ReaderCon 21, or The Super Secret Party That Everyone Knows About

There is a certain timelessness to conventions.  And as such they do not translate well into a linear narrative.  Perhaps that’s because a large portion of the time we are talking about ideas, things, places, events outside ourselves and often outside our universe.  Coming back home after that is like traveling near the speed of light and returning to a changed world.  Except the world hasn’t changed.  We have.

Readercon 21 started off somewhat humbly.  Several of my friends who have accompanied me before couldn’t make it, and this time around I knew a larger portion of the attendees than ever before.  My first thought upon arriving was that the convention didn’t feel real.  I tried to explain this to a few folks, and they kept reminding me that it was still Friday and it takes some time for things to warm up.  And warm up they did.

The first panel I attended, one of the annual short-fiction summaries, name-checked two friends of mine as talented up-and-comers: Genevieve Valentine and Alaya Dawn Johnson.  It was nice to hear their work getting recognized.  Later, Scott H. Andrews hosted a Beneath Ceaseless Skies reading, where I read a section from “The Suffering Gallery,” a short story appearing in BCS this fall.  I also heard Michael J. DeLuca, Margaret Ronald, Tom Croshill (which I later found out was his first reading), and several other talented fantasists.  People seemed to like my excerpt.  In fact, people seemed to like all the stories, which is a credit to Scott’s editorial eye.

Later, I participated on a panel about the bright future of SF magazines, which had as a launching point the question of how to make SF magazines more culturally inclusive.  Liz Gorinsky did a great job keeping us on topic, and we heard well-thought-out comments by panelists Neil Clarke, K. Tempest Bradford, and pinch-hitter Michal J. DeLuca, who was there for Gavin Grant.  Compared to last year’s somewhat sullen first panel on the future of SF magazines, this one felt much more positive, and we all agreed the short fiction market is in a renaissance.  These things go in cycles, and we are presently on an upswing.

Kate Baker (known for her podcasts at Clarkesworld Magazine, writing under Kathryn E. Baker) was in the audience, and she was shyly waving at me until I suddenly realized who she was.  She did a wonderful podcast of my story “The History Within Us” and also has her first published story in Sybil’s Garage No. 7.  I ran over and hugged her, which I realized immediately following might have been a little too forward considering we had only met for the first time.  I hope she forgives my exuberance.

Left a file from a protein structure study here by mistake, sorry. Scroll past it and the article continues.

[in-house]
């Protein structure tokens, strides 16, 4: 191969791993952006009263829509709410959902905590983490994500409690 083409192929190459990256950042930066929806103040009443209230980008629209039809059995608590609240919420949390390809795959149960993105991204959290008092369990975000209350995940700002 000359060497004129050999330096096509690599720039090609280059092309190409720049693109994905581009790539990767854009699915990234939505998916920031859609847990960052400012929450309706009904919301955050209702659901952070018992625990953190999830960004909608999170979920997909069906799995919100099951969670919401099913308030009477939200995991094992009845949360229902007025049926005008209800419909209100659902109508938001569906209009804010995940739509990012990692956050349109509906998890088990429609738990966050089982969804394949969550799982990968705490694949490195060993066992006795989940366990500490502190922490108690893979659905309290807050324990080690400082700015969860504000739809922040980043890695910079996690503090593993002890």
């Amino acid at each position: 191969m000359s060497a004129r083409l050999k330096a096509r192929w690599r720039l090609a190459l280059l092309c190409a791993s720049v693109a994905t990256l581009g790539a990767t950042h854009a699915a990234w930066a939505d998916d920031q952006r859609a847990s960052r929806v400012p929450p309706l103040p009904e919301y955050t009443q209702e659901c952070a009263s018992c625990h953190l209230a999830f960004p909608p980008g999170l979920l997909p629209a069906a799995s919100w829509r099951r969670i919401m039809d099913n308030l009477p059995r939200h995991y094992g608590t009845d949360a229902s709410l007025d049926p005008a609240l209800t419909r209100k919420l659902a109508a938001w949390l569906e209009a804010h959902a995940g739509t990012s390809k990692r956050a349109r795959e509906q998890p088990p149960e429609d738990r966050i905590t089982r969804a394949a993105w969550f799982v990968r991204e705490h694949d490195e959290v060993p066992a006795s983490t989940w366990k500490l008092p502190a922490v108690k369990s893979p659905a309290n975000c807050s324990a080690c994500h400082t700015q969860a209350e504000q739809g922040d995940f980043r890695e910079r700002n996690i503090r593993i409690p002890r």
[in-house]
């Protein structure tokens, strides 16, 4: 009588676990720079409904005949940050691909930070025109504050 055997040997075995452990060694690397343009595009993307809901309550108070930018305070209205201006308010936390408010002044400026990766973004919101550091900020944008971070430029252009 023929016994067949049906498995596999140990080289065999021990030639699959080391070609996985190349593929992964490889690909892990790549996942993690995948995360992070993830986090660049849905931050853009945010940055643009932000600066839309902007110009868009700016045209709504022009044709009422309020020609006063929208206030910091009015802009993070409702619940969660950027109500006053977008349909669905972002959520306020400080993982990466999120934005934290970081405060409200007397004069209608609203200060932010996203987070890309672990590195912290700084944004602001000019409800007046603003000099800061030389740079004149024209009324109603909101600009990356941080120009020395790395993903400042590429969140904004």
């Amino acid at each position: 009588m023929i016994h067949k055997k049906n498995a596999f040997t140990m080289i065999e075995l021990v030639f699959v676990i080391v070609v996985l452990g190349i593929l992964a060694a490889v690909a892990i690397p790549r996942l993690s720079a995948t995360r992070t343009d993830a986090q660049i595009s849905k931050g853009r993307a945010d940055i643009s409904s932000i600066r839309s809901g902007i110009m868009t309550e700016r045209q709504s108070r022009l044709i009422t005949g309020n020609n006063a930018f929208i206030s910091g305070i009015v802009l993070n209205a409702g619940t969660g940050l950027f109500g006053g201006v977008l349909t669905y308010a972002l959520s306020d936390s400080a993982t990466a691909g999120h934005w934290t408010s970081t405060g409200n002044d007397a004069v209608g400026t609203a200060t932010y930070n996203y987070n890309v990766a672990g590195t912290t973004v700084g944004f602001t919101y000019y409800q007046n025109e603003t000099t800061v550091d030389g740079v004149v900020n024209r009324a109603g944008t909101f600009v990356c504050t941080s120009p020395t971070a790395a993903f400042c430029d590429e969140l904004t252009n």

At the Meet the Prose party I chatted with a lot of lovely people, including Mary Rodgers, whom I met in New York a few weeks back, and I got to taste a Brooklyn Stout from Scott H. Andrews, who had smuggled in a growler into the hall.

I had a nice conversation with Jacob Weisman and Bernie Goodman from Tachyon Publications about Jewish-themed fiction (I’m writing a novel partly based on Jewish myths).  And they also gave me excellent publishing advice.  By the time everyone moved toward the bar, it was 1 a.m., and they were closing.  Exhausted, I ducked off to my bedroom.

Saturday, I was free of panels, and so attended things sparsely.  But I did attend Alaya Dawn Johnson’s reading from her novel Moonshine.  I also attended Part II of the future of SF magazines and also found the panelists to be forward-thinking and positive.  The general consensus was that the short fiction future is a good one.

I attended the Rhysling Awards (two poems from Sybil’s Garage No. 6 were nominated in the short-form category).  We didn’t win, but I heard several fabulous poems, especially a sung one from Amal El-Mohtar.  I offered to record a classical guitar accompaniment to it, which she seemed excited about.

All of this felt like a prelude to Saturday night.  We had been planning to throw a room party for a while, and the intention was to tell a few people, but not the entire con.  After all, it was a small room, and we didn’t reserve a suite or a room on the party floor.  Well, the word got out.  We knew this when a gentleman showed up first to the party whom no one knew.  “Where did you hear of this party?” we asked him.  He named another person no one in the room had told.  That’s when we knew things might get…crowded.